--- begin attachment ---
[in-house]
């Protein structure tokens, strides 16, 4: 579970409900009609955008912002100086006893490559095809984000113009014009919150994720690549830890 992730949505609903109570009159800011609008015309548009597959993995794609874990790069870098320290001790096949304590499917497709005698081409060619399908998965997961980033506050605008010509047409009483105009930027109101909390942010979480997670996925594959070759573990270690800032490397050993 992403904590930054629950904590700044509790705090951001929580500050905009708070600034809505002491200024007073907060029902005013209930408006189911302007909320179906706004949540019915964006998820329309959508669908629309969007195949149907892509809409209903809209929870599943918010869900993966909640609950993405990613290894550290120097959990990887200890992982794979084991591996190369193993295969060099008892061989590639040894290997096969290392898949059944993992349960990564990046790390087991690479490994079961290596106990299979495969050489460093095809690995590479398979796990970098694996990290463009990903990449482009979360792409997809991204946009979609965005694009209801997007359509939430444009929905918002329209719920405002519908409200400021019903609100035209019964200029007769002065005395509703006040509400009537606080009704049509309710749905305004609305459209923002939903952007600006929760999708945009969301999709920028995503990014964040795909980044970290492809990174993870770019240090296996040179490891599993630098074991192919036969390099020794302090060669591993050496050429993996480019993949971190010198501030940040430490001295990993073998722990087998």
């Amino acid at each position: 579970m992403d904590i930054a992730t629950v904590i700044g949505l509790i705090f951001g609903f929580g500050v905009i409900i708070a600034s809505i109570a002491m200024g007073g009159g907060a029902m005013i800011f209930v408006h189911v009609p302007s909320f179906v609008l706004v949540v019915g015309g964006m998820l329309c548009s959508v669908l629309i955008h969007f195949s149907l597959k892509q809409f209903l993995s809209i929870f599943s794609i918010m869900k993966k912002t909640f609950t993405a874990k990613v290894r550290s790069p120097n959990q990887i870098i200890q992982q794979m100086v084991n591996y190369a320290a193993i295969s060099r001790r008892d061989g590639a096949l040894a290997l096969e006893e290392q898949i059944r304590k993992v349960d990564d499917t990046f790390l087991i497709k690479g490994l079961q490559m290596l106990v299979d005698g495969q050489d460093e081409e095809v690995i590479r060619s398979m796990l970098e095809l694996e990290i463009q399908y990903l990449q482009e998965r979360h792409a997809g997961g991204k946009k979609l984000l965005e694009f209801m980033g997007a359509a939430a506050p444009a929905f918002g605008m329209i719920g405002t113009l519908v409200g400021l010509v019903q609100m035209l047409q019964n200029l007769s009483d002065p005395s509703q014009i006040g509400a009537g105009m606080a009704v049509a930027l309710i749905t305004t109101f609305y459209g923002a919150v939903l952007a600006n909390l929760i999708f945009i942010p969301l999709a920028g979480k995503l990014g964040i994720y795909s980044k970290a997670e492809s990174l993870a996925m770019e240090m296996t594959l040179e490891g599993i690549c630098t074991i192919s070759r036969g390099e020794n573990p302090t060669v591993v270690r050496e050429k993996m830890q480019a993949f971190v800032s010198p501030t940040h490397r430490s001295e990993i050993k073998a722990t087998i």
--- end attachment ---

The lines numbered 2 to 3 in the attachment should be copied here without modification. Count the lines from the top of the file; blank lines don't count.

């Protein structure tokens, strides 16, 4: 579970409900009609955008912002100086006893490559095809984000113009014009919150994720690549830890 992730949505609903109570009159800011609008015309548009597959993995794609874990790069870098320290001790096949304590499917497709005698081409060619399908998965997961980033506050605008010509047409009483105009930027109101909390942010979480997670996925594959070759573990270690800032490397050993 992403904590930054629950904590700044509790705090951001929580500050905009708070600034809505002491200024007073907060029902005013209930408006189911302007909320179906706004949540019915964006998820329309959508669908629309969007195949149907892509809409209903809209929870599943918010869900993966909640609950993405990613290894550290120097959990990887200890992982794979084991591996190369193993295969060099008892061989590639040894290997096969290392898949059944993992349960990564990046790390087991690479490994079961290596106990299979495969050489460093095809690995590479398979796990970098694996990290463009990903990449482009979360792409997809991204946009979609965005694009209801997007359509939430444009929905918002329209719920405002519908409200400021019903609100035209019964200029007769002065005395509703006040509400009537606080009704049509309710749905305004609305459209923002939903952007600006929760999708945009969301999709920028995503990014964040795909980044970290492809990174993870770019240090296996040179490891599993630098074991192919036969390099020794302090060669591993050496050429993996480019993949971190010198501030940040430490001295990993073998722990087998």
């Amino acid at each position: 579970m992403d904590i930054a992730t629950v904590i700044g949505l509790i705090f951001g609903f929580g500050v905009i409900i708070a600034s809505i109570a002491m200024g007073g009159g907060a029902m005013i800011f209930v408006h189911v009609p302007s909320f179906v609008l706004v949540v019915g015309g964006m998820l329309c548009s959508v669908l629309i955008h969007f195949s149907l597959k892509q809409f209903l993995s809209i929870f599943s794609i918010m869900k993966k912002t909640f609950t993405a874990k990613v290894r550290s790069p120097n959990q990887i870098i200890q992982q794979m100086v084991n591996y190369a320290a193993i295969s060099r001790r008892d061989g590639a096949l040894a290997l096969e006893e290392q898949i059944r304590k993992v349960d990564d499917t990046f790390l087991i497709k690479g490994l079961q490559m290596l106990v299979d005698g495969q050489d460093e081409e095809v690995i590479r060619s398979m796990l970098e095809l694996e990290i463009q399908y990903l990449q482009e998965r979360h792409a997809g997961g991204k946009k979609l984000l965005e694009f209801m980033g997007a359509a939430a506050p444009a929905f918002g605008m329209i719920g405002t113009l519908v409200g400021l010509v019903q609100m035209l047409q019964n200029l007769s009483d002065p005395s509703q014009i006040g509400a009537g105009m606080a009704v049509a930027l309710i749905t305004t109101f609305y459209g923002a919150v939903l952007a600006n909390l929760i999708f945009i942010p969301l999709a920028g979480k995503l990014g964040i994720y795909s980044k970290a997670e492809s990174l993870a996925m770019e240090m296996t594959l040179e490891g599993i690549c630098t074991i192919s070759r036969g390099e020794n573990p302090t060669v591993v270690r050496e050429k993996m830890q480019a993949f971190v800032s010198p501030t940040h490397r430490s001295e990993i050993k073998a722990t087998i």